What the Iowa Poll Means
By Steve Deace
The Des Moines Register’s latest Iowa Poll provides the most recent benchmark on where things stand down the stretch in the 2012 Iowa Caucuses.
Granted, the Iowa Poll missed forecasting the outcome of the 2010 Republican gubernatorial primary by 19 points, but the poll still is vital because at the very least it provides a snapshot of mindshare if not necessarily market share.
While I don’t believe the results of this poll will come close to being the actual vote total come January 3rd, I do believe the data in the poll has something to say for everybody in the race:
He’s the current trendsetter, and the Iowa Poll confirms what I have been telling media around the country for weeks now—Gingrich is in a strong position because he appears to be a lot of people’s (regardless of what faction of the GOP they represent) second choice. In a race without an unmistakable frontrunner complete with his own devoted following, being everyone’s second choice is a good place to be. However, Gingrich’s propensity to out-kick his coverage will be tested like it wasn’t before when he was second tier. The presidential forum hosted by Mike Huckabee on Fox News provided a preview of the grilling Gingrich is likely to get from ideologically-driven conservatives the rest of the way. If Gingrich stays disciplined and aggressive he will likely emerge as the winner of the Caucuses and the eventual nominee. However, if past history is indicative of future performance, that’s a big “if” in Gingrich’s case.
He might have the best political organization in the state other than Senators Tom Harkin and Charles Grassley. In fact, Paul may have more loyal allies on the Republican state central committee than Lt. Governor Terry Branstad does. Now that organization is matched by voter enthusiasm in the latest Iowa Poll. If anything, I wonder if Paul’s actual support could be under-reported, because his supporters are the most suspicious of mainstream media and the least responsive to traditional polling mechanisms. For most of this year I have been the lone wolf among analysts saying Paul was a very real threat to win, while others kept clamoring about his perceived ceiling. However, Paul has already exceeded that supposed ceiling. I wonder where Paul would be had he not been flippant about Iran’s nuclear program at the pre-Straw Poll debate. Those comments likely stopped Paul from winning in Ames two days later, and had he won that event he’d be in an even stronger position.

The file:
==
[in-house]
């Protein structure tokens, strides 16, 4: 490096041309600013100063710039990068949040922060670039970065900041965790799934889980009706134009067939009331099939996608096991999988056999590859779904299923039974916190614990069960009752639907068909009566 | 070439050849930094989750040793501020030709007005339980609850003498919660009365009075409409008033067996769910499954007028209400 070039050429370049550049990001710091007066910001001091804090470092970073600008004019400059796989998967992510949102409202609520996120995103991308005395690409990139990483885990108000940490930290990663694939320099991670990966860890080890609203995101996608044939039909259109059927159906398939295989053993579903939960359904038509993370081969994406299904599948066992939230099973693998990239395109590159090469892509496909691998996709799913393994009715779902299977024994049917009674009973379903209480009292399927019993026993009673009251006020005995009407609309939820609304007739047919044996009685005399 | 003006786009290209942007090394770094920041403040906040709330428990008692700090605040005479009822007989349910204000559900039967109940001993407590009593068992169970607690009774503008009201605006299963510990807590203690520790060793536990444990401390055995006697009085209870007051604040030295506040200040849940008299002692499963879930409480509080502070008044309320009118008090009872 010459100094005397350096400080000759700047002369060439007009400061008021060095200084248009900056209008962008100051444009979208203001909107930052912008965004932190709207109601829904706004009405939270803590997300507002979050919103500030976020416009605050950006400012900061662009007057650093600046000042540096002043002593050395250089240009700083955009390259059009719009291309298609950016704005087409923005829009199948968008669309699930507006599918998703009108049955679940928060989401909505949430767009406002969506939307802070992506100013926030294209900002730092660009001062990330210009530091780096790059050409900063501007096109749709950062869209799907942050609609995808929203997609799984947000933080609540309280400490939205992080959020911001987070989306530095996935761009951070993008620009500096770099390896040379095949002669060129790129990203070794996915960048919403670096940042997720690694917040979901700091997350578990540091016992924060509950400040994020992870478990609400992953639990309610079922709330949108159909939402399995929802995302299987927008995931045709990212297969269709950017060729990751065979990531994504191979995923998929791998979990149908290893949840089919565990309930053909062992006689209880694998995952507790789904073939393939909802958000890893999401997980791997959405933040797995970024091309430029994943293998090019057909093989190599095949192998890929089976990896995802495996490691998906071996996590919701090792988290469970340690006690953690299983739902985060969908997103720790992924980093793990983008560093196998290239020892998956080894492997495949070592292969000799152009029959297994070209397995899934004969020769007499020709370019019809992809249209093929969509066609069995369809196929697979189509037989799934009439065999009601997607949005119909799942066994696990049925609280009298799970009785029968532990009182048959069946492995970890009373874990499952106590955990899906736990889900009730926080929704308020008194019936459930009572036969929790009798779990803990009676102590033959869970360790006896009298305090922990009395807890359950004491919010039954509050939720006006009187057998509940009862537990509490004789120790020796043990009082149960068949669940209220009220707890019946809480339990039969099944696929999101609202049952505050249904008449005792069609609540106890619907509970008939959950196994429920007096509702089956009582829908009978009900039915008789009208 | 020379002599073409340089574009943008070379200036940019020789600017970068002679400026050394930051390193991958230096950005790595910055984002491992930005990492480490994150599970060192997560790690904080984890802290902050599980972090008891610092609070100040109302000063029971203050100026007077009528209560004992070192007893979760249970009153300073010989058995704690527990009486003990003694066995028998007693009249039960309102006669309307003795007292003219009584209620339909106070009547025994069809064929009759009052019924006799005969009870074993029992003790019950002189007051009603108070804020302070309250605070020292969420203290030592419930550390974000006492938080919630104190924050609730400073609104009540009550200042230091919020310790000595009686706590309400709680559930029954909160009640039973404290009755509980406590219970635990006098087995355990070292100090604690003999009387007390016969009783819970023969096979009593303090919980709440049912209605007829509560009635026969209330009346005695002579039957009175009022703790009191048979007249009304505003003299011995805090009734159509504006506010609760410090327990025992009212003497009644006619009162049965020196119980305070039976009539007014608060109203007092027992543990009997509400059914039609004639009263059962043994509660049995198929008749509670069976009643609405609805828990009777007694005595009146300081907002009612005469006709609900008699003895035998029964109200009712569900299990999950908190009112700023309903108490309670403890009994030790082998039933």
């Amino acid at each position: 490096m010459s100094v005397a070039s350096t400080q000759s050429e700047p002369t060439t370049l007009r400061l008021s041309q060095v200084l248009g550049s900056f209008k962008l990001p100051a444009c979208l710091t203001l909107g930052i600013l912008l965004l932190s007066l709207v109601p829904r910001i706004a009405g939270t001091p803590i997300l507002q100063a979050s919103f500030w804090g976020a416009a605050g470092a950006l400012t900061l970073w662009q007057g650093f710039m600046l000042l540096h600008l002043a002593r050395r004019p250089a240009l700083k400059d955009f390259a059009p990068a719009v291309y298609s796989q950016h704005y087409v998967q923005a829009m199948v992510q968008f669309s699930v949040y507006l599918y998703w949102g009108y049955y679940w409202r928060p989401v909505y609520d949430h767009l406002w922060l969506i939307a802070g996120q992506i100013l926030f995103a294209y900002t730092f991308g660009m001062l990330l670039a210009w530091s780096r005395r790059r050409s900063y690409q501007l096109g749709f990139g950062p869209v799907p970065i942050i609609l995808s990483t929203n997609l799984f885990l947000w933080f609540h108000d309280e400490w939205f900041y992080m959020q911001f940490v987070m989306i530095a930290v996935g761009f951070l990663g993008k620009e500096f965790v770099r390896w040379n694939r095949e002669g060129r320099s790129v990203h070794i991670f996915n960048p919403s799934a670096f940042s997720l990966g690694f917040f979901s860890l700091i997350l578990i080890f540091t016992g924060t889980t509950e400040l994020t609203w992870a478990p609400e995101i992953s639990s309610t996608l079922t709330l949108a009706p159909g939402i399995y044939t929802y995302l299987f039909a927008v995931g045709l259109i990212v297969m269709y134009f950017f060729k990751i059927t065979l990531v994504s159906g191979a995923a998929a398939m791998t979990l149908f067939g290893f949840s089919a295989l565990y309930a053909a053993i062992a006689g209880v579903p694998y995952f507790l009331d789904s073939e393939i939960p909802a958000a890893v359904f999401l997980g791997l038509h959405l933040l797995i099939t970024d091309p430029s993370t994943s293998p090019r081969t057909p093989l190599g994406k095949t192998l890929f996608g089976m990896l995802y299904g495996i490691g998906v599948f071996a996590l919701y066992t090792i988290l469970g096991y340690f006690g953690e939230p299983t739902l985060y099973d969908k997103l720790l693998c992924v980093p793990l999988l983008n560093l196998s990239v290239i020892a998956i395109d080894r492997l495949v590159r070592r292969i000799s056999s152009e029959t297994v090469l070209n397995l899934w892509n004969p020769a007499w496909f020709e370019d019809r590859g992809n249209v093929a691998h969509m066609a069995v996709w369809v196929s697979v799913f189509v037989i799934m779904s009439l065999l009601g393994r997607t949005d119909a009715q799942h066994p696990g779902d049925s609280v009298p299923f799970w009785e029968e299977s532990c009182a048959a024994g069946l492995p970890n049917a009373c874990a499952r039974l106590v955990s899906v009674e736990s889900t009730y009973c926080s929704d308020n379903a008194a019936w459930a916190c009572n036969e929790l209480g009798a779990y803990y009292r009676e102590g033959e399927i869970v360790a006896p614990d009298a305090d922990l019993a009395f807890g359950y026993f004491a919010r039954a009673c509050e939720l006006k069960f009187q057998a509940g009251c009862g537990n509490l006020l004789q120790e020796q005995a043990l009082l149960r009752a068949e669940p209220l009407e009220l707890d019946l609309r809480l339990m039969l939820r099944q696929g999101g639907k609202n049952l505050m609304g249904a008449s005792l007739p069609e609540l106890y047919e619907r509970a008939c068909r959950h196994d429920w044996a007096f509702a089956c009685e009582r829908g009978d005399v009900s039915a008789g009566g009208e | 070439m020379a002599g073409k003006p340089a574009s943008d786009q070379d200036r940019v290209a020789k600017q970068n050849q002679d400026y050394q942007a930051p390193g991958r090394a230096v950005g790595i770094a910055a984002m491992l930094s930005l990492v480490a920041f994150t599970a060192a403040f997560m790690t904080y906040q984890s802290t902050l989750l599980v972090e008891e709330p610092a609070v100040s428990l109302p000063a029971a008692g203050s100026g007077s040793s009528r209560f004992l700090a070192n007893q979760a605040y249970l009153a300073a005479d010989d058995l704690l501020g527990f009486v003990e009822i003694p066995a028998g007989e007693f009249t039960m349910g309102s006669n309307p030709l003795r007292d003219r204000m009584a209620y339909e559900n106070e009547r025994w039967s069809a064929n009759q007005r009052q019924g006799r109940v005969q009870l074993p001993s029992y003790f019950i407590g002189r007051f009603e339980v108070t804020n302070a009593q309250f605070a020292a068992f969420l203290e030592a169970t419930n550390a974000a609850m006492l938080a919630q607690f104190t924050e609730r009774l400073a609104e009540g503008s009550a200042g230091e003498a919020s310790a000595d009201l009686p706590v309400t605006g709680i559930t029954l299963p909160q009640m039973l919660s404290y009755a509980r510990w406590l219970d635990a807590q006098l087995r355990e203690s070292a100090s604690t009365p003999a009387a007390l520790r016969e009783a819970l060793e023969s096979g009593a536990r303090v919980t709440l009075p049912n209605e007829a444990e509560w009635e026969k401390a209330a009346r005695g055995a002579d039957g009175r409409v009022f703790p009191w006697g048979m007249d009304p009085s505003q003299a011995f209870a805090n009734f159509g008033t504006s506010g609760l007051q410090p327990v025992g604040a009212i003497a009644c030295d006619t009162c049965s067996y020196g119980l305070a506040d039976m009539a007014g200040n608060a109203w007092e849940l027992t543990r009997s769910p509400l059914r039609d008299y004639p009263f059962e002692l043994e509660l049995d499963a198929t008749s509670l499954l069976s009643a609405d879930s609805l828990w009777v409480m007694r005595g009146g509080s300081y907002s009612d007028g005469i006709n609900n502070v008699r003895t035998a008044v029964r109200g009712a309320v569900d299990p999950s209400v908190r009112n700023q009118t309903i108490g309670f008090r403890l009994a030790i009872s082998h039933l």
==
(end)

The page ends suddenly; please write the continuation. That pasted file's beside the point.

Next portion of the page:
For the most poll-driven candidate, this Iowa Poll is very bad news. It’s clear that Romney is losing substantial ground to Gingrich, as establishment Republicans see the grown-up former Speaker as an alternative that is not the anathema to social conservatives that Romney represents. Cain’s departure is also bad news for Romney, since that helps to consolidate the anybody-but-Romney vote. Romney is becoming increasingly isolated as a presidential candidate. He’s now a man without a faction in the party, except those who have a vested interest in him individually. Romney’s only path now is to wait and hope for Gingrich to repeat his history of self-inflicted wounds, leaving the party establishment with no other option but the flip-flopping opportunist 80% of Republicans still don’t want after five years of running for president.
The Conservative Grassroots
Hard to believe after all the conservative uprisings around the country we’ve seen since the rise of the Tea Party movement that there isn’t a true Tea Party champion (or Christian conservative for that matter) anywhere near the first tier of this poll. Straw Poll winner Michele Bachmann is at 8 percent, as is the departed Herman Cain. Rick Perry and Rick Santorum are each at 6 percent. Put all of those numbers together and you come up with 28% of Republicans in the poll, which would be the top spot if it coalesced behind one candidate. Those vying for the conservatives are cannibalizing one another, and their failure to distinguish themselves is Balkanizing conservatives. At some point 1 or 2 of these candidates perhaps have a moral obligation to get out of the race if they’re not going anywhere if they truly care about the issues they’re running on. Otherwise, it may be up to Iowa activists to make that decision for them before it’s too late.
What Really Matters
60% of those polled are still willing to change their minds. 92% of those that consider themselves “soft-committed” to a candidate are open to switching to another candidate. 25% of respondents are concerned about a new revelation about their first choice. Translation—this race is still very fluid and very wide open. For example, the current frontrunner was only at 7% in the last Iowa Poll in October. Other than Paul, whose support is stable, every other candidate is still on probation with Iowa Republicans.
This will be a photo finish, but Gingrich and Paul are the only candidates that control their own destiny. Everyone else is at the mercy of the process, meaning they need someone to falter if they’re to excel.